A team of researchers from the University of Sydney and the University of New South Wales in Australia has given a small flock of sheep exceptionally sharp eyesight via bionic eyes surgically implanted behind their retinas. Dubbed Phoenix 99, the device works by wirelessly relaying a camera feed from a tiny camera attached to a pair of sunglasses in the form of electrical signals projected directly to the wearer’s retinas. The signals are then processed by the optical nerve and sent into the brain to create images like normal vision. The experiment aimed at making sure the implants do not cause any undesirable side effects on living creatures. With the results a success, the team now has applied to start human trials.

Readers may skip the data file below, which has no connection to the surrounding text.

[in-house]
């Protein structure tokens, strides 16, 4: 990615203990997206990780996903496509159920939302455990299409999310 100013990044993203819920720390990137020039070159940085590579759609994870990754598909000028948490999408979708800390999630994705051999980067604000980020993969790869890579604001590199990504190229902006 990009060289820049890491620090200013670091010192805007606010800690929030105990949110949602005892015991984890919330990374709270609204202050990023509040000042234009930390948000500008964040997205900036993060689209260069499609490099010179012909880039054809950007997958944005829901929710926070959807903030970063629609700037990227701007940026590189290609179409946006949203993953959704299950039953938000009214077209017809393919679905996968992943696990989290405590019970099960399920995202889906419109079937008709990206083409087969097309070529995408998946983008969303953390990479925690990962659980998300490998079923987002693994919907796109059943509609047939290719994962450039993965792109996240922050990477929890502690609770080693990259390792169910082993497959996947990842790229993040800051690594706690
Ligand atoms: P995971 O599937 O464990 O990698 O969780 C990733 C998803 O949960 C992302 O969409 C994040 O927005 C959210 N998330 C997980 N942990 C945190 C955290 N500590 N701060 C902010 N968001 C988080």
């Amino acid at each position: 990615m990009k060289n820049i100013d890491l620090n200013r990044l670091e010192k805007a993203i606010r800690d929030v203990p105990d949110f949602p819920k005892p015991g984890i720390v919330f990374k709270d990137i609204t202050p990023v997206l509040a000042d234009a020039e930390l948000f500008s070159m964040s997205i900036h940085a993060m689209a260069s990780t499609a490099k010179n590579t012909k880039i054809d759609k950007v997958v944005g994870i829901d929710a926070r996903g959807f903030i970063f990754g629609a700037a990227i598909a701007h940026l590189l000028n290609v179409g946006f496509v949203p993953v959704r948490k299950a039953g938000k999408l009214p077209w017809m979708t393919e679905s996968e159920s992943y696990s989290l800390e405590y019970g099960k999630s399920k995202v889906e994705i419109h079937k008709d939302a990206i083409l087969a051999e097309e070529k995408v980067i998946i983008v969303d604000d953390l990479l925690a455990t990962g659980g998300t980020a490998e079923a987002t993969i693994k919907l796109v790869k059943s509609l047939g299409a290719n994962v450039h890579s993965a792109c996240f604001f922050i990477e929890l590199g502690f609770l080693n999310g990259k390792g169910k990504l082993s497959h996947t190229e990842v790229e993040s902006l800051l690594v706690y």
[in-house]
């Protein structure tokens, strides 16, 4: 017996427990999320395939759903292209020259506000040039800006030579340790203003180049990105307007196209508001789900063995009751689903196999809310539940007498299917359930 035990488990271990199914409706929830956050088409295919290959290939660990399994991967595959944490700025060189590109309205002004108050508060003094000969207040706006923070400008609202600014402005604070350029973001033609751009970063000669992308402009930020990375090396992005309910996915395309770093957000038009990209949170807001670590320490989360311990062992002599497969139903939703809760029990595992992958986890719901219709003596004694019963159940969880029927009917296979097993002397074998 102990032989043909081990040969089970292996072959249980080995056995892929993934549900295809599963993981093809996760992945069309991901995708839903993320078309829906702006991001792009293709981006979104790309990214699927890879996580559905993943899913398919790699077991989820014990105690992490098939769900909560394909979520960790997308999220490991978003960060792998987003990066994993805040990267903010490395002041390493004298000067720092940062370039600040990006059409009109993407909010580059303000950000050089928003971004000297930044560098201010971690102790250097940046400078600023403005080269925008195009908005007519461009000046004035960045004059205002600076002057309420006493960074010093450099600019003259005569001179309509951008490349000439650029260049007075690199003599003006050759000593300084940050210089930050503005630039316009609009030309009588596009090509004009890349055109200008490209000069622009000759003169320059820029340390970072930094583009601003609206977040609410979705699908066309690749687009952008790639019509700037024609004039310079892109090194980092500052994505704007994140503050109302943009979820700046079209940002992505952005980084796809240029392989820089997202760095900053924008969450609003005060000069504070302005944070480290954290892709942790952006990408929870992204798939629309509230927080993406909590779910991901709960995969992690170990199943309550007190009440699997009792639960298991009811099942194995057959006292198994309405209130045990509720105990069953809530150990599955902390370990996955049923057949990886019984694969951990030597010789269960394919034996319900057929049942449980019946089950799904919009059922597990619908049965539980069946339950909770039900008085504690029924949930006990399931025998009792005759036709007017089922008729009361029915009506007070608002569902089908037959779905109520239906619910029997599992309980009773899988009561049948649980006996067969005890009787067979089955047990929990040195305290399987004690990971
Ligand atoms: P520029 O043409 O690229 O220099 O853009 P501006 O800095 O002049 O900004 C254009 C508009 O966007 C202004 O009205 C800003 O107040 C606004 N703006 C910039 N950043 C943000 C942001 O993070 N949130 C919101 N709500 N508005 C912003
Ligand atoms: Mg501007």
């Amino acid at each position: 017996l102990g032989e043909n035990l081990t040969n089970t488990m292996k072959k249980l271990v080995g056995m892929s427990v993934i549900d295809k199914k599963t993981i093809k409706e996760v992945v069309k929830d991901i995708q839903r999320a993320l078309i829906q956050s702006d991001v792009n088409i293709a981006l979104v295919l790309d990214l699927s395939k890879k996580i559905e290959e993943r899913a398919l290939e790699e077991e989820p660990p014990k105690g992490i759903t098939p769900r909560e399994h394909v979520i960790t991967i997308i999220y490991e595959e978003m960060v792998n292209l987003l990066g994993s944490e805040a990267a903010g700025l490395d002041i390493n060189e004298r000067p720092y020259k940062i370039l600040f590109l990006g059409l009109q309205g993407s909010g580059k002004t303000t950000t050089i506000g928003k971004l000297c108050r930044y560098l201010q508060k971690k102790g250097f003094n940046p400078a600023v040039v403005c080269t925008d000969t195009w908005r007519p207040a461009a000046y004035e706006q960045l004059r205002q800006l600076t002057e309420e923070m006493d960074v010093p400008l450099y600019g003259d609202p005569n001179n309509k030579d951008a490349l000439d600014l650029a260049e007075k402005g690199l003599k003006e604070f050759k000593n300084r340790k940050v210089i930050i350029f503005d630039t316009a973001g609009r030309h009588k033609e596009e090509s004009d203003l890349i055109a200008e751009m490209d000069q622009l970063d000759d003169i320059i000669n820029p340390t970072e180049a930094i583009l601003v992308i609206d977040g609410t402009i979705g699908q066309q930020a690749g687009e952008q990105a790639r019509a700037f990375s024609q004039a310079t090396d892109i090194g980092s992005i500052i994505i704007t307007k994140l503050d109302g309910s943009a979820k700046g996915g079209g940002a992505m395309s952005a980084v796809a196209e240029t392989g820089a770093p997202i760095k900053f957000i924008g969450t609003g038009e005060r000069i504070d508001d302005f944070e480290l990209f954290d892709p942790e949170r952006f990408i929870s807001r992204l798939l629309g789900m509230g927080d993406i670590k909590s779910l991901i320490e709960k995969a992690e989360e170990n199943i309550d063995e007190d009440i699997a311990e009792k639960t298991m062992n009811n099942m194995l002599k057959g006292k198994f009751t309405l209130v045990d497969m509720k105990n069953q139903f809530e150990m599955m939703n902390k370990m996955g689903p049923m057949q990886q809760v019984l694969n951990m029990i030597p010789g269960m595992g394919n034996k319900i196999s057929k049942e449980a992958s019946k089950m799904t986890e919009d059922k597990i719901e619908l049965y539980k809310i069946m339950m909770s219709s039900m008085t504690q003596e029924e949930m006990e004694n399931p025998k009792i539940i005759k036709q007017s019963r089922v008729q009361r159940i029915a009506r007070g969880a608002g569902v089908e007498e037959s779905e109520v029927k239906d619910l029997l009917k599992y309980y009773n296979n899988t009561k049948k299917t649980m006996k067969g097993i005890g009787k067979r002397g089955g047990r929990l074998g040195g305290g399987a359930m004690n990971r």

Zoom Out: Experts believe bionic eyes like the Phoenix 99 could become commonplace in the near future. A 2021 market research report surfaced by the BBC shows that the bionic eye industry could be worth over $400 million by 2028. Several companies like Second Sight and the Monash Vision Group are working on similar bionic eye systems. A France-based company called Pixium Vision is currently testing its retina implant-based system in humans. However, these systems are still costly, and the sight provided by these devices is relatively limited.

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